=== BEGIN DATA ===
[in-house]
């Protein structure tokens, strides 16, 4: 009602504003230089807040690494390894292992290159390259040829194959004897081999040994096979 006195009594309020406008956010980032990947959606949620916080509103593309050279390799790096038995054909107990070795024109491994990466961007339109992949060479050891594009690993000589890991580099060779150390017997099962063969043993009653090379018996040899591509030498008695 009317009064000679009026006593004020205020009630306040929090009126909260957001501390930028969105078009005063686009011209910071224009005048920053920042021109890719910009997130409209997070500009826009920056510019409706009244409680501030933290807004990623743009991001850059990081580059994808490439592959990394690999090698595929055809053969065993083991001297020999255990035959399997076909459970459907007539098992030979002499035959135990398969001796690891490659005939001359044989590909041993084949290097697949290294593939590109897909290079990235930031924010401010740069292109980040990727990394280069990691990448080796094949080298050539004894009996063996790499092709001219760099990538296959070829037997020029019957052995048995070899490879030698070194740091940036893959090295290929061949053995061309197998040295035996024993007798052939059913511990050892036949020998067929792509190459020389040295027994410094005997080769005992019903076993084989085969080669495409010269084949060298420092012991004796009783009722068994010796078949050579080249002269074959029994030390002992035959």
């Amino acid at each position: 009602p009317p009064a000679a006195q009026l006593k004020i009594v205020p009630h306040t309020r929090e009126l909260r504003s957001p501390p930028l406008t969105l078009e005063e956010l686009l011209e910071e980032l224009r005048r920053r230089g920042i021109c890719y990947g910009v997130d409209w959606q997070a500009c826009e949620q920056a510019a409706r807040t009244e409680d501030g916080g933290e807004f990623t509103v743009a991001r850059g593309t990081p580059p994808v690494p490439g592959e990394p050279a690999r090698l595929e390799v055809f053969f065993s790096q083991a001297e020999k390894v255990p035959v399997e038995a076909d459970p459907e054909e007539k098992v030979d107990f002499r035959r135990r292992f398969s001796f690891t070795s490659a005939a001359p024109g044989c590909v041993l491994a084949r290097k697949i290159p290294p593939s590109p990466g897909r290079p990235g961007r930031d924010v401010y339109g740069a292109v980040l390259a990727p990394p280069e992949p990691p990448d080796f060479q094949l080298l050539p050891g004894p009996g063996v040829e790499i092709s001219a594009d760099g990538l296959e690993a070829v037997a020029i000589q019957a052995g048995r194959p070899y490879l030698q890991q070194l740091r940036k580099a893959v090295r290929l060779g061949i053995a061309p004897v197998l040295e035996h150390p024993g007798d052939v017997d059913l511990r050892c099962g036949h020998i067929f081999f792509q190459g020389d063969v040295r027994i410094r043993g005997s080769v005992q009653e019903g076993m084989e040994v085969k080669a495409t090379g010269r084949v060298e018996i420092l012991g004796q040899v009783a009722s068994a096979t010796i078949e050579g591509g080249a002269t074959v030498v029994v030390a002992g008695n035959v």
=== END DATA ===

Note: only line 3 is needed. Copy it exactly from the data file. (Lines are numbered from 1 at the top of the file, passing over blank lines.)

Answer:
């Amino acid at each position: 009602p009317p009064a000679a006195q009026l006593k004020i009594v205020p009630h306040t309020r929090e009126l909260r504003s957001p501390p930028l406008t969105l078009e005063e956010l686009l011209e910071e980032l224009r005048r920053r230089g920042i021109c890719y990947g910009v997130d409209w959606q997070a500009c826009e949620q920056a510019a409706r807040t009244e409680d501030g916080g933290e807004f990623t509103v743009a991001r850059g593309t990081p580059p994808v690494p490439g592959e990394p050279a690999r090698l595929e390799v055809f053969f065993s790096q083991a001297e020999k390894v255990p035959v399997e038995a076909d459970p459907e054909e007539k098992v030979d107990f002499r035959r135990r292992f398969s001796f690891t070795s490659a005939a001359p024109g044989c590909v041993l491994a084949r290097k697949i290159p290294p593939s590109p990466g897909r290079p990235g961007r930031d924010v401010y339109g740069a292109v980040l390259a990727p990394p280069e992949p990691p990448d080796f060479q094949l080298l050539p050891g004894p009996g063996v040829e790499i092709s001219a594009d760099g990538l296959e690993a070829v037997a020029i000589q019957a052995g048995r194959p070899y490879l030698q890991q070194l740091r940036k580099a893959v090295r290929l060779g061949i053995a061309p004897v197998l040295e035996h150390p024993g007798d052939v017997d059913l511990r050892c099962g036949h020998i067929f081999f792509q190459g020389d063969v040295r027994i410094r043993g005997s080769v005992q009653e019903g076993m084989e040994v085969k080669a495409t090379g010269r084949v060298e018996i420092l012991g004796q040899v009783a009722s068994a096979t010796i078949e050579g591509g080249a002269t074959v030498v029994v030390a002992g008695n035959v």